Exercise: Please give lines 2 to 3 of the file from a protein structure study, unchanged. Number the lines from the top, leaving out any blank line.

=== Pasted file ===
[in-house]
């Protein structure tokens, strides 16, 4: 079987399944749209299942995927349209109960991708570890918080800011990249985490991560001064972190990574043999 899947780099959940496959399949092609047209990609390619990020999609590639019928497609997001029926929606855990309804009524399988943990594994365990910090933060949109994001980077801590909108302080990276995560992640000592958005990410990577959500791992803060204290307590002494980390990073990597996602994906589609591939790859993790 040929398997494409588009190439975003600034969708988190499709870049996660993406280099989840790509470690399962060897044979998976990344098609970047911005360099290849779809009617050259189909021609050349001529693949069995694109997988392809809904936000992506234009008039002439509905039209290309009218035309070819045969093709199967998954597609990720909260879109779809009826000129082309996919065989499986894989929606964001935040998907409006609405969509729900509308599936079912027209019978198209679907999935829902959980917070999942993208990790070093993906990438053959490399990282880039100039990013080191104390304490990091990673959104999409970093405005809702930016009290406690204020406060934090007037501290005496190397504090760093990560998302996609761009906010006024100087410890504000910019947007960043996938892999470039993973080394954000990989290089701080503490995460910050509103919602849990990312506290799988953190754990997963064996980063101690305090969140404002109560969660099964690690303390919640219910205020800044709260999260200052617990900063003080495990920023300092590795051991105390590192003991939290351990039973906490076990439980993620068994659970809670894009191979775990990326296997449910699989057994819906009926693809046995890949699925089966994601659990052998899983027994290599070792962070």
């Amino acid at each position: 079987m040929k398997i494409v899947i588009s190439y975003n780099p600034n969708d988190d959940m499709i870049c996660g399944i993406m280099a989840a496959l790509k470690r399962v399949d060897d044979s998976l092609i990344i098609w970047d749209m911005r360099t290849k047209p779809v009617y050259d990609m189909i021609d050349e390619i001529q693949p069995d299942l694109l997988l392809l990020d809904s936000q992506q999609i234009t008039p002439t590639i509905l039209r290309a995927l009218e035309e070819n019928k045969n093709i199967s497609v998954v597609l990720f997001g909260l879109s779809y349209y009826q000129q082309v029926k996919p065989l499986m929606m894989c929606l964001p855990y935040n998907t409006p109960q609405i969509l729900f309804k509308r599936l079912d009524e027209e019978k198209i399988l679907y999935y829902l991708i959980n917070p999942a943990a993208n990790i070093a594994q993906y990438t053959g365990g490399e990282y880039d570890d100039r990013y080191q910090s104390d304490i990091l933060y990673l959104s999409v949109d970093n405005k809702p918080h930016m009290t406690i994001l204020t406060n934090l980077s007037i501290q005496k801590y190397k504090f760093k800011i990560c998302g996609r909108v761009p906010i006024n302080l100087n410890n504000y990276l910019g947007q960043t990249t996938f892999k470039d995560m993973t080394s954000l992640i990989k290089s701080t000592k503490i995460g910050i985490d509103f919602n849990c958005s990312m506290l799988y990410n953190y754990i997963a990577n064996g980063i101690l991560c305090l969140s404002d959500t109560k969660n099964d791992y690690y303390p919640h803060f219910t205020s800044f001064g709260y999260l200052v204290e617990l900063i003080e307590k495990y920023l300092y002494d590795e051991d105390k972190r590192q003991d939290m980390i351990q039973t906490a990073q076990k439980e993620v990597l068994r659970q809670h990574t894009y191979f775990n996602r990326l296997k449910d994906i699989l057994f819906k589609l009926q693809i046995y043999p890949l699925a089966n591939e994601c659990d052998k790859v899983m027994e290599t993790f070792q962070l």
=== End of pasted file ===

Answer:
């Protein structure tokens, strides 16, 4: 079987399944749209299942995927349209109960991708570890918080800011990249985490991560001064972190990574043999 899947780099959940496959399949092609047209990609390619990020999609590639019928497609997001029926929606855990309804009524399988943990594994365990910090933060949109994001980077801590909108302080990276995560992640000592958005990410990577959500791992803060204290307590002494980390990073990597996602994906589609591939790859993790 040929398997494409588009190439975003600034969708988190499709870049996660993406280099989840790509470690399962060897044979998976990344098609970047911005360099290849779809009617050259189909021609050349001529693949069995694109997988392809809904936000992506234009008039002439509905039209290309009218035309070819045969093709199967998954597609990720909260879109779809009826000129082309996919065989499986894989929606964001935040998907409006609405969509729900509308599936079912027209019978198209679907999935829902959980917070999942993208990790070093993906990438053959490399990282880039100039990013080191104390304490990091990673959104999409970093405005809702930016009290406690204020406060934090007037501290005496190397504090760093990560998302996609761009906010006024100087410890504000910019947007960043996938892999470039993973080394954000990989290089701080503490995460910050509103919602849990990312506290799988953190754990997963064996980063101690305090969140404002109560969660099964690690303390919640219910205020800044709260999260200052617990900063003080495990920023300092590795051991105390590192003991939290351990039973906490076990439980993620068994659970809670894009191979775990990326296997449910699989057994819906009926693809046995890949699925089966994601659990052998899983027994290599070792962070």
């Amino acid at each position: 079987m040929k398997i494409v899947i588009s190439y975003n780099p600034n969708d988190d959940m499709i870049c996660g399944i993406m280099a989840a496959l790509k470690r399962v399949d060897d044979s998976l092609i990344i098609w970047d749209m911005r360099t290849k047209p779809v009617y050259d990609m189909i021609d050349e390619i001529q693949p069995d299942l694109l997988l392809l990020d809904s936000q992506q999609i234009t008039p002439t590639i509905l039209r290309a995927l009218e035309e070819n019928k045969n093709i199967s497609v998954v597609l990720f997001g909260l879109s779809y349209y009826q000129q082309v029926k996919p065989l499986m929606m894989c929606l964001p855990y935040n998907t409006p109960q609405i969509l729900f309804k509308r599936l079912d009524e027209e019978k198209i399988l679907y999935y829902l991708i959980n917070p999942a943990a993208n990790i070093a594994q993906y990438t053959g365990g490399e990282y880039d570890d100039r990013y080191q910090s104390d304490i990091l933060y990673l959104s999409v949109d970093n405005k809702p918080h930016m009290t406690i994001l204020t406060n934090l980077s007037i501290q005496k801590y190397k504090f760093k800011i990560c998302g996609r909108v761009p906010i006024n302080l100087n410890n504000y990276l910019g947007q960043t990249t996938f892999k470039d995560m993973t080394s954000l992640i990989k290089s701080t000592k503490i995460g910050i985490d509103f919602n849990c958005s990312m506290l799988y990410n953190y754990i997963a990577n064996g980063i101690l991560c305090l969140s404002d959500t109560k969660n099964d791992y690690y303390p919640h803060f219910t205020s800044f001064g709260y999260l200052v204290e617990l900063i003080e307590k495990y920023l300092y002494d590795e051991d105390k972190r590192q003991d939290m980390i351990q039973t906490a990073q076990k439980e993620v990597l068994r659970q809670h990574t894009y191979f775990n996602r990326l296997k449910d994906i699989l057994f819906k589609l009926q693809i046995y043999p890949l699925a089966n591939e994601c659990d052998k790859v899983m027994e290599t993790f070792q962070l």